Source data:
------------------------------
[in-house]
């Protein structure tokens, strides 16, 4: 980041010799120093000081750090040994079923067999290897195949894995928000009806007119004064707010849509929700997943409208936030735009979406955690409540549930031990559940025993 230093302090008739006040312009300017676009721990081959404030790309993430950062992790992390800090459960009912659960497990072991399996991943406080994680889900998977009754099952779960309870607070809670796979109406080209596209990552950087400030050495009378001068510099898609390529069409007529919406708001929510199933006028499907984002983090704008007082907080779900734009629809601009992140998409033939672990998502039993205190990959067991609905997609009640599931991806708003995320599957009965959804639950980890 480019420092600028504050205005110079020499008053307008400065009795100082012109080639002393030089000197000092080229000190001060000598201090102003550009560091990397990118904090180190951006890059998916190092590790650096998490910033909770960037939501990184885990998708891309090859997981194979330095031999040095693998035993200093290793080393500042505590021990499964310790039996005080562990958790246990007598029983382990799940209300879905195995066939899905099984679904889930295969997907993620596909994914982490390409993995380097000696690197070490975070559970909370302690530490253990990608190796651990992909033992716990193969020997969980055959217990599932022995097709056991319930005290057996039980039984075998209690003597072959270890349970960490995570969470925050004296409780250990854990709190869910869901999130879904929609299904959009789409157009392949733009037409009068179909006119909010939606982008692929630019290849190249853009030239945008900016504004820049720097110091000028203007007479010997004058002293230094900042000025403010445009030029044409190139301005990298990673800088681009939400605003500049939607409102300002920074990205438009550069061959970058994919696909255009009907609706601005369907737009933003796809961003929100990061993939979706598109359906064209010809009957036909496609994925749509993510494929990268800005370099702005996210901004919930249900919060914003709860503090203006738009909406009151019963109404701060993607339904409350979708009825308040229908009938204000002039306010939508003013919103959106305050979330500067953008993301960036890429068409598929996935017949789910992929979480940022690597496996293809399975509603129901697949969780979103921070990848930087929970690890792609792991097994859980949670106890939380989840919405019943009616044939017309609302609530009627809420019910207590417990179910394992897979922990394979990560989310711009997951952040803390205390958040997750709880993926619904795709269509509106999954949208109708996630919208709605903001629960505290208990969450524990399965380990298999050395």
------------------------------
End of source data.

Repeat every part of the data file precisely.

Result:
[in-house]
């Protein structure tokens, strides 16, 4: 980041010799120093000081750090040994079923067999290897195949894995928000009806007119004064707010849509929700997943409208936030735009979406955690409540549930031990559940025993 230093302090008739006040312009300017676009721990081959404030790309993430950062992790992390800090459960009912659960497990072991399996991943406080994680889900998977009754099952779960309870607070809670796979109406080209596209990552950087400030050495009378001068510099898609390529069409007529919406708001929510199933006028499907984002983090704008007082907080779900734009629809601009992140998409033939672990998502039993205190990959067991609905997609009640599931991806708003995320599957009965959804639950980890 480019420092600028504050205005110079020499008053307008400065009795100082012109080639002393030089000197000092080229000190001060000598201090102003550009560091990397990118904090180190951006890059998916190092590790650096998490910033909770960037939501990184885990998708891309090859997981194979330095031999040095693998035993200093290793080393500042505590021990499964310790039996005080562990958790246990007598029983382990799940209300879905195995066939899905099984679904889930295969997907993620596909994914982490390409993995380097000696690197070490975070559970909370302690530490253990990608190796651990992909033992716990193969020997969980055959217990599932022995097709056991319930005290057996039980039984075998209690003597072959270890349970960490995570969470925050004296409780250990854990709190869910869901999130879904929609299904959009789409157009392949733009037409009068179909006119909010939606982008692929630019290849190249853009030239945008900016504004820049720097110091000028203007007479010997004058002293230094900042000025403010445009030029044409190139301005990298990673800088681009939400605003500049939607409102300002920074990205438009550069061959970058994919696909255009009907609706601005369907737009933003796809961003929100990061993939979706598109359906064209010809009957036909496609994925749509993510494929990268800005370099702005996210901004919930249900919060914003709860503090203006738009909406009151019963109404701060993607339904409350979708009825308040229908009938204000002039306010939508003013919103959106305050979330500067953008993301960036890429068409598929996935017949789910992929979480940022690597496996293809399975509603129901697949969780979103921070990848930087929970690890792609792991097994859980949670106890939380989840919405019943009616044939017309609302609530009627809420019910207590417990179910394992897979922990394979990560989310711009997951952040803390205390958040997750709880993926619904795709269509509106999954949208109708996630919208709605903001629960505290208990969450524990399965380990298999050395």